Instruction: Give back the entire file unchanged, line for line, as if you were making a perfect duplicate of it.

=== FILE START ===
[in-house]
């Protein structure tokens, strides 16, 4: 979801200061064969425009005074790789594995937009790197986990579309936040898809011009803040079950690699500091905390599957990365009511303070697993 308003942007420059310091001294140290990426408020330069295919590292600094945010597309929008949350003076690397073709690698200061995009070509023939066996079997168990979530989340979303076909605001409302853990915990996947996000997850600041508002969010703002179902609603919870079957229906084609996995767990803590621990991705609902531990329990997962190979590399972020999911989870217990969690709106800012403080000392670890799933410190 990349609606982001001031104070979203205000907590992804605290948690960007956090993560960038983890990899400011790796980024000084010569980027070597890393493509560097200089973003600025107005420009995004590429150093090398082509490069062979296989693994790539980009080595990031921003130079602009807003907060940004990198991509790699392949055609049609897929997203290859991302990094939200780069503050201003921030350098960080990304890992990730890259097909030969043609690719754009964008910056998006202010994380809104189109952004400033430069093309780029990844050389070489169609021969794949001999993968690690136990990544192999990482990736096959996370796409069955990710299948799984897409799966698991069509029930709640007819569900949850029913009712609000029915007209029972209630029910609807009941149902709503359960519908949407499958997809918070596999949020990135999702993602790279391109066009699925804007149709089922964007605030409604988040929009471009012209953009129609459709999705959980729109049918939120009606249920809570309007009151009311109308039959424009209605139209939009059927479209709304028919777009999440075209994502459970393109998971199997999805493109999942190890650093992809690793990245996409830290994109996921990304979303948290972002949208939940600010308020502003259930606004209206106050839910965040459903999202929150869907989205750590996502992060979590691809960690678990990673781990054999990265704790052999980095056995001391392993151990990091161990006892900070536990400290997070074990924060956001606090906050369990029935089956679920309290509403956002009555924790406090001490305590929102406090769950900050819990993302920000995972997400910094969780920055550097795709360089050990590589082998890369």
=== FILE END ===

[in-house]
């Protein structure tokens, strides 16, 4: 979801200061064969425009005074790789594995937009790197986990579309936040898809011009803040079950690699500091905390599957990365009511303070697993 308003942007420059310091001294140290990426408020330069295919590292600094945010597309929008949350003076690397073709690698200061995009070509023939066996079997168990979530989340979303076909605001409302853990915990996947996000997850600041508002969010703002179902609603919870079957229906084609996995767990803590621990991705609902531990329990997962190979590399972020999911989870217990969690709106800012403080000392670890799933410190 990349609606982001001031104070979203205000907590992804605290948690960007956090993560960038983890990899400011790796980024000084010569980027070597890393493509560097200089973003600025107005420009995004590429150093090398082509490069062979296989693994790539980009080595990031921003130079602009807003907060940004990198991509790699392949055609049609897929997203290859991302990094939200780069503050201003921030350098960080990304890992990730890259097909030969043609690719754009964008910056998006202010994380809104189109952004400033430069093309780029990844050389070489169609021969794949001999993968690690136990990544192999990482990736096959996370796409069955990710299948799984897409799966698991069509029930709640007819569900949850029913009712609000029915007209029972209630029910609807009941149902709503359960519908949407499958997809918070596999949020990135999702993602790279391109066009699925804007149709089922964007605030409604988040929009471009012209953009129609459709999705959980729109049918939120009606249920809570309007009151009311109308039959424009209605139209939009059927479209709304028919777009999440075209994502459970393109998971199997999805493109999942190890650093992809690793990245996409830290994109996921990304979303948290972002949208939940600010308020502003259930606004209206106050839910965040459903999202929150869907989205750590996502992060979590691809960690678990990673781990054999990265704790052999980095056995001391392993151990990091161990006892900070536990400290997070074990924060956001606090906050369990029935089956679920309290509403956002009555924790406090001490305590929102406090769950900050819990993302920000995972997400910094969780920055550097795709360089050990590589082998890369």